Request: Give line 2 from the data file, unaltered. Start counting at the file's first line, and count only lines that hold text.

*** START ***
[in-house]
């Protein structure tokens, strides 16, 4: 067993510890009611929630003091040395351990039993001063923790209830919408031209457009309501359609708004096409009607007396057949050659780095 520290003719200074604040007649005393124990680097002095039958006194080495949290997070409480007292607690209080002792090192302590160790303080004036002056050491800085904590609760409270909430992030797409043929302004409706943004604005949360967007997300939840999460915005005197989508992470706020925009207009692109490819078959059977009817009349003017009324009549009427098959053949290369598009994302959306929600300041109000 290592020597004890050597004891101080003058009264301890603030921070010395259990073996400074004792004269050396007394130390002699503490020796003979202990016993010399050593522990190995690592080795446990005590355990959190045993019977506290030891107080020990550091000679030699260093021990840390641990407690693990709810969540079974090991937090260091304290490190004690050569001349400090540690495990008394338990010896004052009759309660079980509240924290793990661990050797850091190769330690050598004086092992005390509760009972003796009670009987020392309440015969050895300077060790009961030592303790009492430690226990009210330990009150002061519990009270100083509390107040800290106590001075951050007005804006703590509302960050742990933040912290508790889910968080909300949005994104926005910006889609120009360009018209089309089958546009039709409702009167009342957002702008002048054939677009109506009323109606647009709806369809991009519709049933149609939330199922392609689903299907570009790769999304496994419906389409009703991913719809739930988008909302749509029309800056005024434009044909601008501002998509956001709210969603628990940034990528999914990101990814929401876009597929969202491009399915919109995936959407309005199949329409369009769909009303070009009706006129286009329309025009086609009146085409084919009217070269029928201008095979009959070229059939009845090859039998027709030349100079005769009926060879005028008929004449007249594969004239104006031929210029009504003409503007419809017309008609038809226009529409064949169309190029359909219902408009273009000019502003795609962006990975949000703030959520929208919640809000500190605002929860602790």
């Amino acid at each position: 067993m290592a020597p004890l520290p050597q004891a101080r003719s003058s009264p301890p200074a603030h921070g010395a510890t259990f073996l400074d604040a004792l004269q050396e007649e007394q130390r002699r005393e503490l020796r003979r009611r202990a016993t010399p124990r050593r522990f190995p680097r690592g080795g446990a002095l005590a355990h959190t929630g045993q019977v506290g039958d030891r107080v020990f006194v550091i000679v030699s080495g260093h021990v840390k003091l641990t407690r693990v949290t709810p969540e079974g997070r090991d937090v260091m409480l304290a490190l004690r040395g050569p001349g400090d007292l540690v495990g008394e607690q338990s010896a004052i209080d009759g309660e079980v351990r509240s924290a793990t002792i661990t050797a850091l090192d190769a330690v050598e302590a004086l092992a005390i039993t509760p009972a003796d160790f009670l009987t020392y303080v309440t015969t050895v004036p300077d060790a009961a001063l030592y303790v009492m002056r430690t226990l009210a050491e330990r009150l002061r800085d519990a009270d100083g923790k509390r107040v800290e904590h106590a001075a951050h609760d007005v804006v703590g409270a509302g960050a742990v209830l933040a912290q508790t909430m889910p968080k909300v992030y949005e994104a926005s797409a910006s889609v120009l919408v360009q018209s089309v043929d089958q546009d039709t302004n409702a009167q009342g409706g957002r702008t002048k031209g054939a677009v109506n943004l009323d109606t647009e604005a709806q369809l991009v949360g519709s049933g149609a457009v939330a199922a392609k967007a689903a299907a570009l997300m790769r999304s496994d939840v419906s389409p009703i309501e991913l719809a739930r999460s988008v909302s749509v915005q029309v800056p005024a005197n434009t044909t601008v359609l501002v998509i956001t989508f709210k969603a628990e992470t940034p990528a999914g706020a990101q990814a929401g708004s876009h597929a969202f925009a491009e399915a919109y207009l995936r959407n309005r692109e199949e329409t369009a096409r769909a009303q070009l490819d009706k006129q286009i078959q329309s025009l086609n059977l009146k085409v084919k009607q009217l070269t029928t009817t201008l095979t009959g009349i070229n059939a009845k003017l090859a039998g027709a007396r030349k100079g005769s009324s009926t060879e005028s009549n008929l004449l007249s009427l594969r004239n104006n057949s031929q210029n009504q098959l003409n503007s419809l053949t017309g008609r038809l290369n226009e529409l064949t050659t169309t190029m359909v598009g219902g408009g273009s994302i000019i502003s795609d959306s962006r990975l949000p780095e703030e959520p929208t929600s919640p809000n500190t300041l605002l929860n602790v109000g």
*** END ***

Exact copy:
């Protein structure tokens, strides 16, 4: 067993510890009611929630003091040395351990039993001063923790209830919408031209457009309501359609708004096409009607007396057949050659780095 520290003719200074604040007649005393124990680097002095039958006194080495949290997070409480007292607690209080002792090192302590160790303080004036002056050491800085904590609760409270909430992030797409043929302004409706943004604005949360967007997300939840999460915005005197989508992470706020925009207009692109490819078959059977009817009349003017009324009549009427098959053949290369598009994302959306929600300041109000 290592020597004890050597004891101080003058009264301890603030921070010395259990073996400074004792004269050396007394130390002699503490020796003979202990016993010399050593522990190995690592080795446990005590355990959190045993019977506290030891107080020990550091000679030699260093021990840390641990407690693990709810969540079974090991937090260091304290490190004690050569001349400090540690495990008394338990010896004052009759309660079980509240924290793990661990050797850091190769330690050598004086092992005390509760009972003796009670009987020392309440015969050895300077060790009961030592303790009492430690226990009210330990009150002061519990009270100083509390107040800290106590001075951050007005804006703590509302960050742990933040912290508790889910968080909300949005994104926005910006889609120009360009018209089309089958546009039709409702009167009342957002702008002048054939677009109506009323109606647009709806369809991009519709049933149609939330199922392609689903299907570009790769999304496994419906389409009703991913719809739930988008909302749509029309800056005024434009044909601008501002998509956001709210969603628990940034990528999914990101990814929401876009597929969202491009399915919109995936959407309005199949329409369009769909009303070009009706006129286009329309025009086609009146085409084919009217070269029928201008095979009959070229059939009845090859039998027709030349100079005769009926060879005028008929004449007249594969004239104006031929210029009504003409503007419809017309008609038809226009529409064949169309190029359909219902408009273009000019502003795609962006990975949000703030959520929208919640809000500190605002929860602790």